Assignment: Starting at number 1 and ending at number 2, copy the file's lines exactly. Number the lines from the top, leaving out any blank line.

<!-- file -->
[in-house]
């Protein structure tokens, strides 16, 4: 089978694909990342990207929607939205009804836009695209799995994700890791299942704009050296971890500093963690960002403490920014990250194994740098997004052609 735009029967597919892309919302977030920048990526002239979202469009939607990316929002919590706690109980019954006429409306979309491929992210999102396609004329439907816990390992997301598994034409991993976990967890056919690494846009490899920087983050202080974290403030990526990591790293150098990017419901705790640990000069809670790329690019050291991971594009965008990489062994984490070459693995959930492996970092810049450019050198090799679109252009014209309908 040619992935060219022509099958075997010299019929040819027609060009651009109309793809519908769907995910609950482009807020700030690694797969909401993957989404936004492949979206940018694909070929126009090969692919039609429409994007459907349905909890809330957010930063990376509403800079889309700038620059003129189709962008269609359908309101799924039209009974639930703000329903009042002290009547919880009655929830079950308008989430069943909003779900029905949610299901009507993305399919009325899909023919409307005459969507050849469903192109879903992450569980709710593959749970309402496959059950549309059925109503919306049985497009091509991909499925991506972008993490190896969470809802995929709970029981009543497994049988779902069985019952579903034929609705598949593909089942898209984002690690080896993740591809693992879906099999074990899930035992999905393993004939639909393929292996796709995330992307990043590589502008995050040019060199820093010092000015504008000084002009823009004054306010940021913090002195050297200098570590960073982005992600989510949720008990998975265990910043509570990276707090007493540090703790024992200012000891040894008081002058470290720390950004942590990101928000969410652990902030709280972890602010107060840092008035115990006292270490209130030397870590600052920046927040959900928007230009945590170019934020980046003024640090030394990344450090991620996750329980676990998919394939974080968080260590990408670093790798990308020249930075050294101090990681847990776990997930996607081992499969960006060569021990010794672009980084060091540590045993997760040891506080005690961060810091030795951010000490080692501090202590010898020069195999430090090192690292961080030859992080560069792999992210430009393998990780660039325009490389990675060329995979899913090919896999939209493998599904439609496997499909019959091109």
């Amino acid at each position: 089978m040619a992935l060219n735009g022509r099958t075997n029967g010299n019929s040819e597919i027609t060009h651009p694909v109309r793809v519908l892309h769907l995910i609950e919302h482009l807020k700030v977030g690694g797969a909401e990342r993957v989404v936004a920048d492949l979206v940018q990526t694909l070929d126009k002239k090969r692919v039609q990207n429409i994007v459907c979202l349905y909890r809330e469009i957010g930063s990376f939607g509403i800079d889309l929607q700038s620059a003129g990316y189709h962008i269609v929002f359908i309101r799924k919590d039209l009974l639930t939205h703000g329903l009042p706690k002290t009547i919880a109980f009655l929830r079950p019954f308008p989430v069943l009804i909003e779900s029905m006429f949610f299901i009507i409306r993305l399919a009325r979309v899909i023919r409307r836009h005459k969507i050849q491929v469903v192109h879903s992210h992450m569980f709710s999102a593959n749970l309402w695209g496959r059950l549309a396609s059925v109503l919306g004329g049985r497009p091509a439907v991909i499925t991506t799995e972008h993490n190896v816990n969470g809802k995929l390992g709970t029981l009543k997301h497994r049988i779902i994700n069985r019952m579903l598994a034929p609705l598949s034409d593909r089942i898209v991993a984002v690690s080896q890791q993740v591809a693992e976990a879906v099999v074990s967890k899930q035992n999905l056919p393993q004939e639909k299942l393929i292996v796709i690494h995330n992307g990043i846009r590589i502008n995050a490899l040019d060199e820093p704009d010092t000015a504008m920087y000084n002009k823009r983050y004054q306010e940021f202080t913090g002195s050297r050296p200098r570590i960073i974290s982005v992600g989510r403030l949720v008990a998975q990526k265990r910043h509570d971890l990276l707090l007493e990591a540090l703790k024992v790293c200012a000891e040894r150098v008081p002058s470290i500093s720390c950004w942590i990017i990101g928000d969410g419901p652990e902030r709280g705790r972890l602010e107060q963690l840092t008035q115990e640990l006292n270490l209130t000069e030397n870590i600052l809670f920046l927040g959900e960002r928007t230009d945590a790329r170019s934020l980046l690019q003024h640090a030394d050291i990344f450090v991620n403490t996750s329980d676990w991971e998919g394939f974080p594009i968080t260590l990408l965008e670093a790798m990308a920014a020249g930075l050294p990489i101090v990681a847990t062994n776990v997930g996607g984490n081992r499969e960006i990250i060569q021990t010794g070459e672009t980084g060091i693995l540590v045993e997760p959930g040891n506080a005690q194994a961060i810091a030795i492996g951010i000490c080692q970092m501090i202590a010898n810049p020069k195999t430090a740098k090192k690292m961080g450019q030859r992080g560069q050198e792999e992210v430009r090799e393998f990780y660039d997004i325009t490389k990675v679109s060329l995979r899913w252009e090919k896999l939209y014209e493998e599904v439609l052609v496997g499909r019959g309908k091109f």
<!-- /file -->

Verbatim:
[in-house]
């Protein structure tokens, strides 16, 4: 089978694909990342990207929607939205009804836009695209799995994700890791299942704009050296971890500093963690960002403490920014990250194994740098997004052609 735009029967597919892309919302977030920048990526002239979202469009939607990316929002919590706690109980019954006429409306979309491929992210999102396609004329439907816990390992997301598994034409991993976990967890056919690494846009490899920087983050202080974290403030990526990591790293150098990017419901705790640990000069809670790329690019050291991971594009965008990489062994984490070459693995959930492996970092810049450019050198090799679109252009014209309908 040619992935060219022509099958075997010299019929040819027609060009651009109309793809519908769907995910609950482009807020700030690694797969909401993957989404936004492949979206940018694909070929126009090969692919039609429409994007459907349905909890809330957010930063990376509403800079889309700038620059003129189709962008269609359908309101799924039209009974639930703000329903009042002290009547919880009655929830079950308008989430069943909003779900029905949610299901009507993305399919009325899909023919409307005459969507050849469903192109879903992450569980709710593959749970309402496959059950549309059925109503919306049985497009091509991909499925991506972008993490190896969470809802995929709970029981009543497994049988779902069985019952579903034929609705598949593909089942898209984002690690080896993740591809693992879906099999074990899930035992999905393993004939639909393929292996796709995330992307990043590589502008995050040019060199820093010092000015504008000084002009823009004054306010940021913090002195050297200098570590960073982005992600989510949720008990998975265990910043509570990276707090007493540090703790024992200012000891040894008081002058470290720390950004942590990101928000969410652990902030709280972890602010107060840092008035115990006292270490209130030397870590600052920046927040959900928007230009945590170019934020980046003024640090030394990344450090991620996750329980676990998919394939974080968080260590990408670093790798990308020249930075050294101090990681847990776990997930996607081992499969960006060569021990010794672009980084060091540590045993997760040891506080005690961060810091030795951010000490080692501090202590010898020069195999430090090192690292961080030859992080560069792999992210430009393998990780660039325009490389990675060329995979899913090919896999939209493998599904439609496997499909019959091109």